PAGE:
Northern District of California Revises Local Patent Rules

Posted in Copyright Law, Legal Info, Patent Law

On January 17, 2017, the United States District Court for the Northern District of California issued revisions to its Local Patent Rules requiring early disclosure of damages-related discovery and contentions. The revised rules are effective immediately in all patent cases pending in the Northern District.  Local Patent Rules are rules that apply to all civil… Continue Reading

Federal Circuit Requires Standing to Appeal PTAB’s Final Decisions

Posted in Copyright Law, Patent Law, Trademark Law

Although arguably foreshadowed, some may be surprised to learn that a party with the right to challenge the validity of a patent at the United States Patent and Trademark Office (“USPTO”) may not have the right to appeal an unfavorable decision.  In Phigenix v. ImmunoGen, the Federal Circuit clarified that while there is no standing… Continue Reading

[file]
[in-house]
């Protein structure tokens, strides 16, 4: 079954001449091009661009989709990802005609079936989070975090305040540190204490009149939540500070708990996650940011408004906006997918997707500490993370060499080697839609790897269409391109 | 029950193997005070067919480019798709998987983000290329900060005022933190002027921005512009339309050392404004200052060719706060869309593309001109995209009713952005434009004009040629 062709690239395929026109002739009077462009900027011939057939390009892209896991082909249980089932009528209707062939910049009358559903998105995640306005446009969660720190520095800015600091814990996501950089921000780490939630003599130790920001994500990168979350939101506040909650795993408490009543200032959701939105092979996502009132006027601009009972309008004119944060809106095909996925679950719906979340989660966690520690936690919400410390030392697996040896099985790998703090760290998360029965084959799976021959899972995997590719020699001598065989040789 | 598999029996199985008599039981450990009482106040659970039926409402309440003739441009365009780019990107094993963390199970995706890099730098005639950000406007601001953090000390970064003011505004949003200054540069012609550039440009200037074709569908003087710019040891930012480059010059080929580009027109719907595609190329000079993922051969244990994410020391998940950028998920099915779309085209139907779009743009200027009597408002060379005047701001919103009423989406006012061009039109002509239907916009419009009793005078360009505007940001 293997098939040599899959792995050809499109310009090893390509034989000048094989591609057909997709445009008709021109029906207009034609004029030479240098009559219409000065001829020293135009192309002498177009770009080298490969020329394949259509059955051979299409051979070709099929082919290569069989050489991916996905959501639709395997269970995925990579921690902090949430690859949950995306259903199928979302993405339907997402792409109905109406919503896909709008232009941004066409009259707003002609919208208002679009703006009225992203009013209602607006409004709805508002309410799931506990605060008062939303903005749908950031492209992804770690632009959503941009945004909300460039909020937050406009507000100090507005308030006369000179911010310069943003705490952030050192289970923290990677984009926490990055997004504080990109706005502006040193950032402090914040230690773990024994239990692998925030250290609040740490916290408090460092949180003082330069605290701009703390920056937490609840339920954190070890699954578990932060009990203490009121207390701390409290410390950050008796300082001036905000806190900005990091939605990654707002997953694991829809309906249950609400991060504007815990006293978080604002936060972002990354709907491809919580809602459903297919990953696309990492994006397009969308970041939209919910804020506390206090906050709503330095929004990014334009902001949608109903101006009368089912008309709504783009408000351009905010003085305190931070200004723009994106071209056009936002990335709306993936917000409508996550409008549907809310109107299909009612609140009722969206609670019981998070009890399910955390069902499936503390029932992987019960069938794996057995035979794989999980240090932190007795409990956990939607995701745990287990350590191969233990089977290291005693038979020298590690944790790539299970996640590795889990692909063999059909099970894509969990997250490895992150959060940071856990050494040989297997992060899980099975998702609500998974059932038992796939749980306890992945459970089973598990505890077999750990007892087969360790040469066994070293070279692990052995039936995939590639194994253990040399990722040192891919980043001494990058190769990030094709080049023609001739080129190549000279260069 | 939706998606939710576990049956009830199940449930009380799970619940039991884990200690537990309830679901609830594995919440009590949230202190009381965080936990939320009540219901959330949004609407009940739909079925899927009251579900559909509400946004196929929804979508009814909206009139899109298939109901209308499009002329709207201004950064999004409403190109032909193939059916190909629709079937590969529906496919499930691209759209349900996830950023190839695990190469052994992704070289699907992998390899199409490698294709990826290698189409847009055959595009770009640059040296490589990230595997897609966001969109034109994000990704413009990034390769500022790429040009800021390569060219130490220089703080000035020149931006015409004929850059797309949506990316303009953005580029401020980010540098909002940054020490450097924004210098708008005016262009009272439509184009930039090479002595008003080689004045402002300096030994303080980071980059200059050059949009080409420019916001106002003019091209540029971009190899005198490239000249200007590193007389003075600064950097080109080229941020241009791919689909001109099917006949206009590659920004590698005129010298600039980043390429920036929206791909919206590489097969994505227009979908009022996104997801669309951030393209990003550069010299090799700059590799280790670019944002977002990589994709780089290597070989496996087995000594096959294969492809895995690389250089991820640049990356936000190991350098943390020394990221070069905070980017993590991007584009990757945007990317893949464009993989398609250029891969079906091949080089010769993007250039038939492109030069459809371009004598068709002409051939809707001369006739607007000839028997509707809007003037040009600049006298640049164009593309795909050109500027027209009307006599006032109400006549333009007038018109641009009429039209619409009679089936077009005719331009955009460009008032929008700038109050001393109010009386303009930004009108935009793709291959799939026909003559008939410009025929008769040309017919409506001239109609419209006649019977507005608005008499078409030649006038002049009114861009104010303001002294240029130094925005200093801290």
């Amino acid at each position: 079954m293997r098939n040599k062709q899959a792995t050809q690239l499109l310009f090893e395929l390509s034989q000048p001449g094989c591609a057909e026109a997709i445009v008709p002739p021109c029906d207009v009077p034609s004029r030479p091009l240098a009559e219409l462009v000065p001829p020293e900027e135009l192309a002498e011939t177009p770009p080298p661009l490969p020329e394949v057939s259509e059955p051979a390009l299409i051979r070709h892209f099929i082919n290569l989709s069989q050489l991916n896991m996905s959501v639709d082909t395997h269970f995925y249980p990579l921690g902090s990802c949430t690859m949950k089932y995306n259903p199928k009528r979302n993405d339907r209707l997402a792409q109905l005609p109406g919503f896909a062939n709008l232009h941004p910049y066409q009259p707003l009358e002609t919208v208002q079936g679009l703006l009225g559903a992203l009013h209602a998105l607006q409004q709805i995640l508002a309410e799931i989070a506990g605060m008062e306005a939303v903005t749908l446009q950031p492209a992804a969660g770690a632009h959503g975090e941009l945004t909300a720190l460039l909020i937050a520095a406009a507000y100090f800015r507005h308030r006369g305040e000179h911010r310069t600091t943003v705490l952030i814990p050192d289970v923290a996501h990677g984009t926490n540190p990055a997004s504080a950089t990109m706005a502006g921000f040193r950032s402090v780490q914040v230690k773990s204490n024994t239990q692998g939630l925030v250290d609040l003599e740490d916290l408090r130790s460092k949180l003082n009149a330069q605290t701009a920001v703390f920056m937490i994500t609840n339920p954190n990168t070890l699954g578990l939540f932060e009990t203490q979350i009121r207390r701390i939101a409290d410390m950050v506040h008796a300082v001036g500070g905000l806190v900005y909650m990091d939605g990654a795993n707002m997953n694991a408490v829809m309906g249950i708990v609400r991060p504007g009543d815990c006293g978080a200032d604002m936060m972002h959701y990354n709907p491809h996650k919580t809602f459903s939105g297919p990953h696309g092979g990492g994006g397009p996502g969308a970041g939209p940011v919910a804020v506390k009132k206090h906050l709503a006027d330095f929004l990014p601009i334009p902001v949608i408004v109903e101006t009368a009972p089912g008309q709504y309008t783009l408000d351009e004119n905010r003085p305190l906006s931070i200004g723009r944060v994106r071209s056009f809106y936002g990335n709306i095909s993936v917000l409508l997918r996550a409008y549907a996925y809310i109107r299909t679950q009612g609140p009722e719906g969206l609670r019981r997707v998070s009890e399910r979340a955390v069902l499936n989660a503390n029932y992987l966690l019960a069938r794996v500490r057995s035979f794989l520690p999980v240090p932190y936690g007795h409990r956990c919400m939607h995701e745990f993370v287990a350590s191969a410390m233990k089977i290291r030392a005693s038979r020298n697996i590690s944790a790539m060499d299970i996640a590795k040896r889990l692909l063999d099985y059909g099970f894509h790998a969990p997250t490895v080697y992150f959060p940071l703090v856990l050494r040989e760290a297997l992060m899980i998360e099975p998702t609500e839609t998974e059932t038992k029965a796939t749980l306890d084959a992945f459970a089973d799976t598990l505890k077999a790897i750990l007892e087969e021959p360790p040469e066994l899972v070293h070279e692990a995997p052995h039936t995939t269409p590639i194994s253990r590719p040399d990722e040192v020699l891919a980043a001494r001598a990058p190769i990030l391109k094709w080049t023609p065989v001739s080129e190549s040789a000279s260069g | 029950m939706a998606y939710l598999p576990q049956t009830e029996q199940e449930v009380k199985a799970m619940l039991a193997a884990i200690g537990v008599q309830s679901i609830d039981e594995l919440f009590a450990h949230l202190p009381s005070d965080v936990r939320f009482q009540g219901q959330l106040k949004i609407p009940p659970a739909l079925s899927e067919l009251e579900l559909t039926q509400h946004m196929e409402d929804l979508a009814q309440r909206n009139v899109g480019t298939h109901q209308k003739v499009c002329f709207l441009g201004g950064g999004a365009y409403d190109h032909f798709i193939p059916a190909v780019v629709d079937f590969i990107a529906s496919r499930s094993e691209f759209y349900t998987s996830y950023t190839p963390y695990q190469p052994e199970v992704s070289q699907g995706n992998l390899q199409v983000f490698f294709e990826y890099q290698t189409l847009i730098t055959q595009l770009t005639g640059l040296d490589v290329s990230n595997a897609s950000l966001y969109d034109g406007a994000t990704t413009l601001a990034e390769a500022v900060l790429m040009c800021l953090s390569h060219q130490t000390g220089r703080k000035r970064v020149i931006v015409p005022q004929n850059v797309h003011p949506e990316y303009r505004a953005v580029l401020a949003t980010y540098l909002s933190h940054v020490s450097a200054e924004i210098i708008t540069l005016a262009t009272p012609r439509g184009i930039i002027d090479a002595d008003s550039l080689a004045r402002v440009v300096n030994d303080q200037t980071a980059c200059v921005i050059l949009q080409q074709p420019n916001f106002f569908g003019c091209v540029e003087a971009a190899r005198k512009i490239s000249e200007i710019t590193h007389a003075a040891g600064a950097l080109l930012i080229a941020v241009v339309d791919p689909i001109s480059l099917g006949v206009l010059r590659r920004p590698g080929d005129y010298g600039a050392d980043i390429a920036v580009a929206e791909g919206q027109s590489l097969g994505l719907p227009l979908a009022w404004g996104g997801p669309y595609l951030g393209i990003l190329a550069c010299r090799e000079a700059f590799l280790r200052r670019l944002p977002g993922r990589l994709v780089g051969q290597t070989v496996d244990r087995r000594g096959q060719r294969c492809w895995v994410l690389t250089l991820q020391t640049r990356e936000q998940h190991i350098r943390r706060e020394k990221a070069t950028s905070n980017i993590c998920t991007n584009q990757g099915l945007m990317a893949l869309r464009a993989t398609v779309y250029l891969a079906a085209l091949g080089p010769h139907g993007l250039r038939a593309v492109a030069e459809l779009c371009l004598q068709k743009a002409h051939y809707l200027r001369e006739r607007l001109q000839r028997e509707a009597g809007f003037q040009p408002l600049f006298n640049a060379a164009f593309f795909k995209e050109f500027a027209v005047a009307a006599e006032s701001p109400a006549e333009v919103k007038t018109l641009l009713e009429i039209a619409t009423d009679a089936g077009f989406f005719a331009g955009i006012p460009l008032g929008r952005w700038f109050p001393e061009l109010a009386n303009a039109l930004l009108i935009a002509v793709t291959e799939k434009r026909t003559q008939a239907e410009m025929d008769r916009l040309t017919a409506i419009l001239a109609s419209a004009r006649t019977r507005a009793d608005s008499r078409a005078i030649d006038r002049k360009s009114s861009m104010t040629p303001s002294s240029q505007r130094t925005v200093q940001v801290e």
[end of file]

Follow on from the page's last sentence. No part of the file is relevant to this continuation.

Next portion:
From Rogue One to Forces of Destiny: A Star Wars Intellectual Property Story

Posted in Copyright Law, Cyberspace Law, Entertainment Law, Trademark Law

With last weekend’s release of Rogue One: A Star Wars Story, Star Wars is once again living and thriving. Rogue One opened with a most impressive $155 million opening in North America, and $290 million worldwide, making it the 12th largest opening in United States History. Now, this isn’t really related to intellectual property, but… Continue Reading

Federal Circuit Takes A Common Law Approach to “Abstract Idea” Determinations in Alice Cases

Posted in Copyright Law, Entertainment Law, Legal Info, Patent Law, Trademark Law, Web/Tech